# 2-Neutron Correlation Setup Stuff

## Big Detector Solid Angle Calculations

MCNPX Simulation
• 14 MeV neutron source, emitted isotropically ()
• Detector placed 1m away from source

• face of the detector is 15.24cm x 76.2cm, and 3.6cm deep

The solid angle can be found from the number of particles hitting the detector as:

Results
• Out of 1E9 neutrons generated, 8618287 neutrons hit the detector
• if the detector is placed 70cm away from the source,
• if the detector is placed 65cm away from the source,
• As a test to verify our results
• We change the detector size to 2cm by 2cm and used 1E9 neutrons again
• 32061 neutrons struck the detector
• And, as a second test to verify our results
• We change the detector size to 1cm by 1cm and used 1E9 neutrons again
• 7965 neutrons struck the detector
Now, what neutron singles rate into the detector should correspond to 1 fission per pulse?
• If we have 1 fission per pulse and each fission emits on average 2.3 neutrons, we should expect 2.3 neutrons/pulse
• The number of neutrons hitting the detector per pulse is found as
• @ 1 meter => 0.0198 neutrons hitting the detector per pulse
• @ 70 cm => 0.0379 neutrons hitting the detector per pulse
• Taking into account the efficiency of the detector , the number detected per pulse can be found as
• @ 1 meter from source => () neutrons detected per pulse
• @ 70 cm from source => () neutrons detected per pulse

## Neutron and Photon Flux Through Lead

Using MCNPX, a simulation was done to determine how much of the neutrons and photons from the target will be blocked by various thickness of lead. With a monochromatic pencil beam of incident particles, the following results illustrate how much of the initial beam actually made it through the lead.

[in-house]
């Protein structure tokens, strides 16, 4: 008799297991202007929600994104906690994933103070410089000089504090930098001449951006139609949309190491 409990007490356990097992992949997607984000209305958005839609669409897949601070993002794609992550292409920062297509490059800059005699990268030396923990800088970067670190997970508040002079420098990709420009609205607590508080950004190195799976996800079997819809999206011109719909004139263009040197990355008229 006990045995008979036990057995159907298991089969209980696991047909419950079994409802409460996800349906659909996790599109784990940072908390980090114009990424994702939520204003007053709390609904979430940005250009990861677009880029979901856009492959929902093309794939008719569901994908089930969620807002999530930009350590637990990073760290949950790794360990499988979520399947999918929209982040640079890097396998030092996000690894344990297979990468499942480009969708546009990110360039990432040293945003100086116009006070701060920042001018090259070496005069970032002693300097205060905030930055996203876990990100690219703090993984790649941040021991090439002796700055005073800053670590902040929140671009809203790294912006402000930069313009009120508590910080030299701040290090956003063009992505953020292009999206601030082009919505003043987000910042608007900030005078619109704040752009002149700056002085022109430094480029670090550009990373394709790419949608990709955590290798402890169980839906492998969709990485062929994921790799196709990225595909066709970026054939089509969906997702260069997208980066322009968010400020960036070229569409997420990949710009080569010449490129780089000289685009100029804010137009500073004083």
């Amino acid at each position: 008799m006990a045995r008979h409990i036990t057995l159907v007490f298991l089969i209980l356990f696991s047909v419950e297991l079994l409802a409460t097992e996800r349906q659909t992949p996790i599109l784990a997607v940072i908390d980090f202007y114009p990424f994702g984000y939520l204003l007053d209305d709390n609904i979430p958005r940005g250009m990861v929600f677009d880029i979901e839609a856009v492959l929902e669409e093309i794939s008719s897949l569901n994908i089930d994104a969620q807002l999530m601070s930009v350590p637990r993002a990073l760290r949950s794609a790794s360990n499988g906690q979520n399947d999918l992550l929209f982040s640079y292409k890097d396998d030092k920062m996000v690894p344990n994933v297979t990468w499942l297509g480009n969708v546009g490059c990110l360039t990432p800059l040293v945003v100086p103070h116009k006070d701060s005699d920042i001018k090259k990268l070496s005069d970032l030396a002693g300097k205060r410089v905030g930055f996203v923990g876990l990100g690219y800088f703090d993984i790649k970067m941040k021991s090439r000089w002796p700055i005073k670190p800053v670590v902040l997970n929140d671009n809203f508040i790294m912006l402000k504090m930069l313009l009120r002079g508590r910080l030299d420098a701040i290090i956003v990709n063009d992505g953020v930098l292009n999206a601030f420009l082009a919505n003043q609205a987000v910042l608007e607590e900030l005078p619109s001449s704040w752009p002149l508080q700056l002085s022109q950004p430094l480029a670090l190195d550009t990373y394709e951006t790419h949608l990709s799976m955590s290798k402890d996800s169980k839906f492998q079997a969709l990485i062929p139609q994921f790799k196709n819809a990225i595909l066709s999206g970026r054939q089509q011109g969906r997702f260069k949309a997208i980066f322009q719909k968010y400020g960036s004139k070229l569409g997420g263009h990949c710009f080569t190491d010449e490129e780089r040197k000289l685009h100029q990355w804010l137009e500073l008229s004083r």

## Detector Cross-Talk

Using MCNPX, I am trying to simulated the cross-talk we could expect between the big detectors. I used a fission neutron energy spectrum given in MCNPX, shown below.

These neutrons are incident upon a plastic scintillator and I will look at the neutrons and photons coming out of the scintillator's sides perpendicular to the incident beam. The first case I will look at is where the detectors are placed with only polyethylene between them, as illustrated below.

This results in a neutron and photon energy spectrum as follows.

The next case I will look at is where we put a layer of lead between the polyethylene between the detectors, as shown in the schematic below.

The results for this setup using 1 inch of lead between the detectors is as follows.

And, the results for this setup using 2 inches of lead between the detectors is as follows.